18 Jun 2012, Posted by admin in Uncategorized, No Comments. Tagged Cincinnati, historian, journalism, marine biologist, multimedia, New Media Bureau, Newport, Newport Aquarium, Studs Terkel, Tr, University of Cincinnati, Working
Scott Brehob, 32, of Mariemont, is an aquatic biologist at the Newport Aquarium. He graduated with a degree in biology from Bowling Green State University.
I grew up in Anderson Township. Went to Turpin High School. Started working here the summer after my senior year. I kind of always wanted to go into some sort of marine biology.
When I was younger my favorite subjects were the sciences. I excelled at them. I wasn’t very good with math, writing, but the sciences and the environmental stuff always just came natural to me.
Every aquarium is kind of different in concept. In our building we have a biologist 1, biologist 2 and biologist 3. You always start as a biologist 1, or you get hired in at a higher level depending on your experience. It’s not even about how long you spend in the job – it is your accomplishments in the job that move you up.
When I was a biologist 1, I had the turtles and gator exhibit. As people left and areas opened up, I took on more responsibility, and I moved up to a biologist 2, working on a bunch of quarantine systems, which is basically taking care of the bigger tanks and overseeing new fish coming into the building.
I have six exhibits and all the quarantine tanks. I have seven species in the shark tank with about 30 (sharks) or so in there and about 50 species of fish. Right now I not only take care of the sharks, but I also look after the venomous reptiles.
The shark rays always have been known as the pandas of the aquarium industry. They are so rare that there are maybe a dozen or so in captivity right now in the whole world. So we do more with those animals as far as physicals and looking at their health and any information we can gain. It is very hands-on. The care these animals require probably makes them one of my favorites.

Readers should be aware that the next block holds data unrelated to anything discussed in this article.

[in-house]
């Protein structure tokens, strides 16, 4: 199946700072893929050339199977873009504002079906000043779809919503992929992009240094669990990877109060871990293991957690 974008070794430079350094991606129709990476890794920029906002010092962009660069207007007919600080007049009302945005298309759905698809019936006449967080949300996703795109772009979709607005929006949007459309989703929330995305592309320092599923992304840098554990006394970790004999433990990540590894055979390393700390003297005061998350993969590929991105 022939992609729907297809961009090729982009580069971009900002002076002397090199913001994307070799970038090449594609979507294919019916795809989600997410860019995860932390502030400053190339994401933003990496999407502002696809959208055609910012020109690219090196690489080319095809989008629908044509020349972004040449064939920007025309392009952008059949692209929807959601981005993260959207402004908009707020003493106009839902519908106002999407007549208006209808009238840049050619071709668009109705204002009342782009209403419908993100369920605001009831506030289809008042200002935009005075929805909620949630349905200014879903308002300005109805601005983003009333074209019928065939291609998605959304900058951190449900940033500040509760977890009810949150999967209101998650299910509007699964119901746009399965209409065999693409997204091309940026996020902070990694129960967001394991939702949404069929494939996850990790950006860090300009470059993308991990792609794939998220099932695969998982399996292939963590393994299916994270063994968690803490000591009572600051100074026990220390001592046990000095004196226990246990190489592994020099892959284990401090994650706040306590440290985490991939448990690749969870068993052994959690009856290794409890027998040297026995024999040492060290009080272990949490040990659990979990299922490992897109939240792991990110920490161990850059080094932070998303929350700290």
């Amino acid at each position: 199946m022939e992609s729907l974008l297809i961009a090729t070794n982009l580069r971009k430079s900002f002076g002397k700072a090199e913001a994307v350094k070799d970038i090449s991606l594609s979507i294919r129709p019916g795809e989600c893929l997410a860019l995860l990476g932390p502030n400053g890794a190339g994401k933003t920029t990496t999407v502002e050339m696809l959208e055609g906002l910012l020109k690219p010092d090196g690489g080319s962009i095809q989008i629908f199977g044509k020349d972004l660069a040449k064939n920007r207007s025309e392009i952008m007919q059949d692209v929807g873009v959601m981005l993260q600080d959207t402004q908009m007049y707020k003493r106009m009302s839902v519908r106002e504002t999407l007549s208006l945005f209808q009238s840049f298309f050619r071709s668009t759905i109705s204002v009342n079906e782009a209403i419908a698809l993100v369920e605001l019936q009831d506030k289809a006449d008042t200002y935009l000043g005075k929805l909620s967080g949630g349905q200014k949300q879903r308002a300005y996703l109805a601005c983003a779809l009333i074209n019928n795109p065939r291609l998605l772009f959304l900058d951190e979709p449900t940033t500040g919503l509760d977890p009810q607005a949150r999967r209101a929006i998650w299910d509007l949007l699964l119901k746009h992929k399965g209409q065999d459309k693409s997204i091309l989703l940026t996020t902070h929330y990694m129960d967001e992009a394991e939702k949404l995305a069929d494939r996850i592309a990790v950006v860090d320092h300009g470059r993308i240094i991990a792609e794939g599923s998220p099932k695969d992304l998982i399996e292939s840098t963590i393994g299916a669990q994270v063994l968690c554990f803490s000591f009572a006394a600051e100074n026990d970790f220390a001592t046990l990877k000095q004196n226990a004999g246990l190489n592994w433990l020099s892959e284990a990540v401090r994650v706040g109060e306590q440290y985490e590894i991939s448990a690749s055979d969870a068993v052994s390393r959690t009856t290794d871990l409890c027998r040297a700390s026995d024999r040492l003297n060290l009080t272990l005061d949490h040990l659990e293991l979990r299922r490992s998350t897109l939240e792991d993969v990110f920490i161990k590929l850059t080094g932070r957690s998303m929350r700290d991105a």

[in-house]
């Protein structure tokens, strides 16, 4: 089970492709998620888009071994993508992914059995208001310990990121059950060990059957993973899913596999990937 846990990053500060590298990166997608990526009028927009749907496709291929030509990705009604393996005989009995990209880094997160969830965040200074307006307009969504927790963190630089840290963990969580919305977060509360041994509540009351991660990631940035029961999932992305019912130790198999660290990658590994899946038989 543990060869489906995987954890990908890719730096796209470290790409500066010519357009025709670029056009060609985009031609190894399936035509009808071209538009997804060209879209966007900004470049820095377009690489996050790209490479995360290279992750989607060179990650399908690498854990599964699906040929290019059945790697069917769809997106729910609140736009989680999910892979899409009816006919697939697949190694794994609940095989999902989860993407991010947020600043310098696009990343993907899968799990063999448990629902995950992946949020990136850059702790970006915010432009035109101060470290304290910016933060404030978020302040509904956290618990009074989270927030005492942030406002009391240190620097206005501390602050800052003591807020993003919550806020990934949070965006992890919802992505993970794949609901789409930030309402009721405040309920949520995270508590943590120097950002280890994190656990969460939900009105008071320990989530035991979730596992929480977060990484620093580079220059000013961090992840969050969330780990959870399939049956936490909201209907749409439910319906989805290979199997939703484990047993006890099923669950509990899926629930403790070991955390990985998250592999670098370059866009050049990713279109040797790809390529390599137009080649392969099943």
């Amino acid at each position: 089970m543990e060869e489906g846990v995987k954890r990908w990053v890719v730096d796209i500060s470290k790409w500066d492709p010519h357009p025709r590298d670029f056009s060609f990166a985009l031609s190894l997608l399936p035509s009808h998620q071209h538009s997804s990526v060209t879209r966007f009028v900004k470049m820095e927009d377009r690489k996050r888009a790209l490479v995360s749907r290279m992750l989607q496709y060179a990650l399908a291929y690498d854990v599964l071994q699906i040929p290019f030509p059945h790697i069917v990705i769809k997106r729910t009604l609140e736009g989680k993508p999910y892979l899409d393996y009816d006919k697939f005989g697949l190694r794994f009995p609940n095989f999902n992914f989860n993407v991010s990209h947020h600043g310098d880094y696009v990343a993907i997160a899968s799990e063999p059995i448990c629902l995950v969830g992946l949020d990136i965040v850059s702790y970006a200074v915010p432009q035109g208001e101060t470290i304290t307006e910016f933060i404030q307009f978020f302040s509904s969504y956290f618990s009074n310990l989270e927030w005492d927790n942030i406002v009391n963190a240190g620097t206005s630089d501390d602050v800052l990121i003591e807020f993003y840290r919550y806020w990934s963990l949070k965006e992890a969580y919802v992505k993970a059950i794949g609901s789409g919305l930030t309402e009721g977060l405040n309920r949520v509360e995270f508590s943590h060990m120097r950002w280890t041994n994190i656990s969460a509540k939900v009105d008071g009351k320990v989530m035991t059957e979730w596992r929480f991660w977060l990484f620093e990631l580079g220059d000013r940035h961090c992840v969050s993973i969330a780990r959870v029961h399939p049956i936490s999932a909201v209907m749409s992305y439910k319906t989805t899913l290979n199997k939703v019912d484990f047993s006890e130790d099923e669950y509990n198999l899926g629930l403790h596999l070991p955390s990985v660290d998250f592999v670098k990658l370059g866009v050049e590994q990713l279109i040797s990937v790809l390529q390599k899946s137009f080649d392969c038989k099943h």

I’ve been bitten by a number of different things (laughs.) I’ve been bitten by eels a few times. Snakes a couple of times. Nothing venomous. If I’m doing my job correctly, I should never be bitten by venomous animals, just because of the safety precautions that we put in place in the building. I’ve had a couple of close calls.
When we feed the shark rays, they chew on us on a regular basis. If they wanted to, they could easily fractured bone or break bones with a bite, but the times they’ve gotten ahold of me, it is more of a ‘she’s trying to figure out what you are’ bite. So it’s not a full-on pressure. I mean these things can crush lobster shells in their mouth.
My degrees were good, and my classes were good, and they gave me the basis of what I am doing. Working with aquatic animals, it’s not like working with the penguins where you’re feeding and cleaning and just keeping them healthy. You need to know maintenance, you have to know pumps, plumbing.
This is not just a job or a career. It becomes and is a part of your life. I mean, I’m on call 24 hours a day, seven days a week. If one of my animals dies or isn’t looking good, I get a phone call, and I come down. You really end up living the job.
– Interview by Joshua Wehmann, photos by Amanda Ackerson-Wyllie